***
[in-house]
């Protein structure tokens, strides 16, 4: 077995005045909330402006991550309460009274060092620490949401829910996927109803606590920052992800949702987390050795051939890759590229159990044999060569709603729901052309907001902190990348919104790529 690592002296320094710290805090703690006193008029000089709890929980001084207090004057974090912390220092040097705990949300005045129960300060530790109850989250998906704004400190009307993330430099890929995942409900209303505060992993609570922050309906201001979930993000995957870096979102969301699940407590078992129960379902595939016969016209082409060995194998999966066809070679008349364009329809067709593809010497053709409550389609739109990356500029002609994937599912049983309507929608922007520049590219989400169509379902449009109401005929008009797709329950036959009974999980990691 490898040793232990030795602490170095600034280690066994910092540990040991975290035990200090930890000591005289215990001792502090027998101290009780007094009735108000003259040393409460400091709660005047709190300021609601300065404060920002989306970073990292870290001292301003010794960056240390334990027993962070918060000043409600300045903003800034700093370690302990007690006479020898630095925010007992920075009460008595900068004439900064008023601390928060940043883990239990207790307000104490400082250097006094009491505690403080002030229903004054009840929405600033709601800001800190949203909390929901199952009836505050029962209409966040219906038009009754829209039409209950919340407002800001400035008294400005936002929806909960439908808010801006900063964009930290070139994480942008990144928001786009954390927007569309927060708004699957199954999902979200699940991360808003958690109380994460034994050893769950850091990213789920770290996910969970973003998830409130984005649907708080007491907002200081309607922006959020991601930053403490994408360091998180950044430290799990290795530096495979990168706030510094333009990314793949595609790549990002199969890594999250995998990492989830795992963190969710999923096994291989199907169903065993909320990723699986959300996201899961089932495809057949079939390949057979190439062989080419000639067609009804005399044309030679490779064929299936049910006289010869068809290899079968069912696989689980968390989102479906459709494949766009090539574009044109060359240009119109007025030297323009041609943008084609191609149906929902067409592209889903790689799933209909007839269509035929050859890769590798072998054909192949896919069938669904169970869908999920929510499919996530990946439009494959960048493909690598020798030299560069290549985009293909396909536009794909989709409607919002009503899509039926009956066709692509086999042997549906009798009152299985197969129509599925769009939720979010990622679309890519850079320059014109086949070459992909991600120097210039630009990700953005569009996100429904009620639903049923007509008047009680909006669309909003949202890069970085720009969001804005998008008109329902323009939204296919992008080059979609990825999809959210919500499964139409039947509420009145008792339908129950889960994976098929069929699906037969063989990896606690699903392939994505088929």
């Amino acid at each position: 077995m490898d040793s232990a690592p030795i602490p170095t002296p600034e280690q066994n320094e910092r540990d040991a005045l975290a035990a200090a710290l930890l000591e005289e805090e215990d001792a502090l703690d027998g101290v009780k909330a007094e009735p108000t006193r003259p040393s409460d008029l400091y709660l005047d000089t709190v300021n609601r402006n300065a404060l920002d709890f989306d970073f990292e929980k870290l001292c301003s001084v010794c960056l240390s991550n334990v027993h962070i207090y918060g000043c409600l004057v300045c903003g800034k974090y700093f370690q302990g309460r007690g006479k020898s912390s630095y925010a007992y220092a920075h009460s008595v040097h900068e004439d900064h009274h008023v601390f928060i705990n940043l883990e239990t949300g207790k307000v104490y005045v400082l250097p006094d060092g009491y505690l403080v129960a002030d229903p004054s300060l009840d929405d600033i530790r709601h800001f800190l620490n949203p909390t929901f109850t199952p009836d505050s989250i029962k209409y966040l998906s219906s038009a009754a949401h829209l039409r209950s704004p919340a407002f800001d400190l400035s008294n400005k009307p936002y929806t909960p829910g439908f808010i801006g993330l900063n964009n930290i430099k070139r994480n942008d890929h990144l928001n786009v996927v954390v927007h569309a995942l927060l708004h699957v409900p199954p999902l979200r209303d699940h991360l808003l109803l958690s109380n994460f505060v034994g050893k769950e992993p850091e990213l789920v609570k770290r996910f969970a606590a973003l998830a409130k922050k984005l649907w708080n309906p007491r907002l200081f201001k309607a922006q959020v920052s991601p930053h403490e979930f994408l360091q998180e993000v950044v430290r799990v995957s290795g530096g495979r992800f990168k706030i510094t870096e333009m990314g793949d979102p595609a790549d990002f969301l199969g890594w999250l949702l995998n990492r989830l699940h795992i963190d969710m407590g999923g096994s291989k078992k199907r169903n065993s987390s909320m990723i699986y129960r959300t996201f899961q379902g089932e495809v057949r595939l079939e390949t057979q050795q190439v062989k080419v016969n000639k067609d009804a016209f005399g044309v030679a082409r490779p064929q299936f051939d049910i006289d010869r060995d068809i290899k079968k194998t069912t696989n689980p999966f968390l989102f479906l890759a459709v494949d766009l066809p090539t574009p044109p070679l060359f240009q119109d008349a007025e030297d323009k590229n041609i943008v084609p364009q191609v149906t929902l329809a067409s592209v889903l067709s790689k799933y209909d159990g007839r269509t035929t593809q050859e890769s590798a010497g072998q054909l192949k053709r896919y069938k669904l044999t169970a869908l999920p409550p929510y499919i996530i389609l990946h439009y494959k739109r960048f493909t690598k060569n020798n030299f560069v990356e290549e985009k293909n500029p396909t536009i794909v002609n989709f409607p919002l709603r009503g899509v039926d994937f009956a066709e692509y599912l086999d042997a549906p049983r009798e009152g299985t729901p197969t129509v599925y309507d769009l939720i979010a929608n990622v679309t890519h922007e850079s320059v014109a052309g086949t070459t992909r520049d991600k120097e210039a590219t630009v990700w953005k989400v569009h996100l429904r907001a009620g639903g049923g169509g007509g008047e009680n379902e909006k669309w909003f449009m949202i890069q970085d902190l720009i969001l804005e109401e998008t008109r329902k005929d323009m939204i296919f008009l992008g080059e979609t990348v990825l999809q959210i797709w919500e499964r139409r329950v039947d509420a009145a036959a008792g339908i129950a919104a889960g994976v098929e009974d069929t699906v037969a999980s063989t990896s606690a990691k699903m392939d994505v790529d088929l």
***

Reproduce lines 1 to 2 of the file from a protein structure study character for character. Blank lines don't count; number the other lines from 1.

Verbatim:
[in-house]
């Protein structure tokens, strides 16, 4: 077995005045909330402006991550309460009274060092620490949401829910996927109803606590920052992800949702987390050795051939890759590229159990044999060569709603729901052309907001902190990348919104790529 690592002296320094710290805090703690006193008029000089709890929980001084207090004057974090912390220092040097705990949300005045129960300060530790109850989250998906704004400190009307993330430099890929995942409900209303505060992993609570922050309906201001979930993000995957870096979102969301699940407590078992129960379902595939016969016209082409060995194998999966066809070679008349364009329809067709593809010497053709409550389609739109990356500029002609994937599912049983309507929608922007520049590219989400169509379902449009109401005929008009797709329950036959009974999980990691 490898040793232990030795602490170095600034280690066994910092540990040991975290035990200090930890000591005289215990001792502090027998101290009780007094009735108000003259040393409460400091709660005047709190300021609601300065404060920002989306970073990292870290001292301003010794960056240390334990027993962070918060000043409600300045903003800034700093370690302990007690006479020898630095925010007992920075009460008595900068004439900064008023601390928060940043883990239990207790307000104490400082250097006094009491505690403080002030229903004054009840929405600033709601800001800190949203909390929901199952009836505050029962209409966040219906038009009754829209039409209950919340407002800001400035008294400005936002929806909960439908808010801006900063964009930290070139994480942008990144928001786009954390927007569309927060708004699957199954999902979200699940991360808003958690109380994460034994050893769950850091990213789920770290996910969970973003998830409130984005649907708080007491907002200081309607922006959020991601930053403490994408360091998180950044430290799990290795530096495979990168706030510094333009990314793949595609790549990002199969890594999250995998990492989830795992963190969710999923096994291989199907169903065993909320990723699986959300996201899961089932495809057949079939390949057979190439062989080419000639067609009804005399044309030679490779064929299936049910006289010869068809290899079968069912696989689980968390989102479906459709494949766009090539574009044109060359240009119109007025030297323009041609943008084609191609149906929902067409592209889903790689799933209909007839269509035929050859890769590798072998054909192949896919069938669904169970869908999920929510499919996530990946439009494959960048493909690598020798030299560069290549985009293909396909536009794909989709409607919002009503899509039926009956066709692509086999042997549906009798009152299985197969129509599925769009939720979010990622679309890519850079320059014109086949070459992909991600120097210039630009990700953005569009996100429904009620639903049923007509008047009680909006669309909003949202890069970085720009969001804005998008008109329902323009939204296919992008080059979609990825999809959210919500499964139409039947509420009145008792339908129950889960994976098929069929699906037969063989990896606690699903392939994505088929």